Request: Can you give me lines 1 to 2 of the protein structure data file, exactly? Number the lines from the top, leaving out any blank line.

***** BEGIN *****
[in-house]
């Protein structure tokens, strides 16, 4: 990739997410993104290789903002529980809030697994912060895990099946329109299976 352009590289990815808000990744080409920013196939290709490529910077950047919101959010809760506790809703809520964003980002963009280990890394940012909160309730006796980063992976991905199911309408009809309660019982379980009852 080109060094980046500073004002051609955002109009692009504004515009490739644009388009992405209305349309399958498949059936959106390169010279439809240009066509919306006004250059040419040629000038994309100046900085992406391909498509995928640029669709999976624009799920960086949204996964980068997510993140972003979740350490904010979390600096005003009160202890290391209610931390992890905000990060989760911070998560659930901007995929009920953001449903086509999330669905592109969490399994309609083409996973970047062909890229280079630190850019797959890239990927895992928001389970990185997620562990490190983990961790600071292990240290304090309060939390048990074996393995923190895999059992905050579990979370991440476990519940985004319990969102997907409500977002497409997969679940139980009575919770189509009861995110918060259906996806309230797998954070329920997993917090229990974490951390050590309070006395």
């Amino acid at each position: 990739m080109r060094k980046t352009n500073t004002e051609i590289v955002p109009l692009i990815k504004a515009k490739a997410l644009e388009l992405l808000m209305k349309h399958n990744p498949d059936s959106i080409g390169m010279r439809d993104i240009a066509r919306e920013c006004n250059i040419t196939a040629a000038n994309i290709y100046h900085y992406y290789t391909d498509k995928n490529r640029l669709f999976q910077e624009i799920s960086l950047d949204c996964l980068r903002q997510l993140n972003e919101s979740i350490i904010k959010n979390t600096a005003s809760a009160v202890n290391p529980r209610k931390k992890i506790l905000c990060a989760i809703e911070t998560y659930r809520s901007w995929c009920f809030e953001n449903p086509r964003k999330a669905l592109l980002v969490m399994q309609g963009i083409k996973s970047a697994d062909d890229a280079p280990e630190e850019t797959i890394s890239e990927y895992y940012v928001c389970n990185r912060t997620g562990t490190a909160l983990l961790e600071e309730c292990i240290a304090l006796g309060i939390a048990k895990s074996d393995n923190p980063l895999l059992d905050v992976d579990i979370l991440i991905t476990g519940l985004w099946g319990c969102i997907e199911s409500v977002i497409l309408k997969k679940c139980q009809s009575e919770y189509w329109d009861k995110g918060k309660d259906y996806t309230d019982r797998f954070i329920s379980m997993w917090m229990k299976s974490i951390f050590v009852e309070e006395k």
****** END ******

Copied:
[in-house]
């Protein structure tokens, strides 16, 4: 990739997410993104290789903002529980809030697994912060895990099946329109299976 352009590289990815808000990744080409920013196939290709490529910077950047919101959010809760506790809703809520964003980002963009280990890394940012909160309730006796980063992976991905199911309408009809309660019982379980009852 080109060094980046500073004002051609955002109009692009504004515009490739644009388009992405209305349309399958498949059936959106390169010279439809240009066509919306006004250059040419040629000038994309100046900085992406391909498509995928640029669709999976624009799920960086949204996964980068997510993140972003979740350490904010979390600096005003009160202890290391209610931390992890905000990060989760911070998560659930901007995929009920953001449903086509999330669905592109969490399994309609083409996973970047062909890229280079630190850019797959890239990927895992928001389970990185997620562990490190983990961790600071292990240290304090309060939390048990074996393995923190895999059992905050579990979370991440476990519940985004319990969102997907409500977002497409997969679940139980009575919770189509009861995110918060259906996806309230797998954070329920997993917090229990974490951390050590309070006395």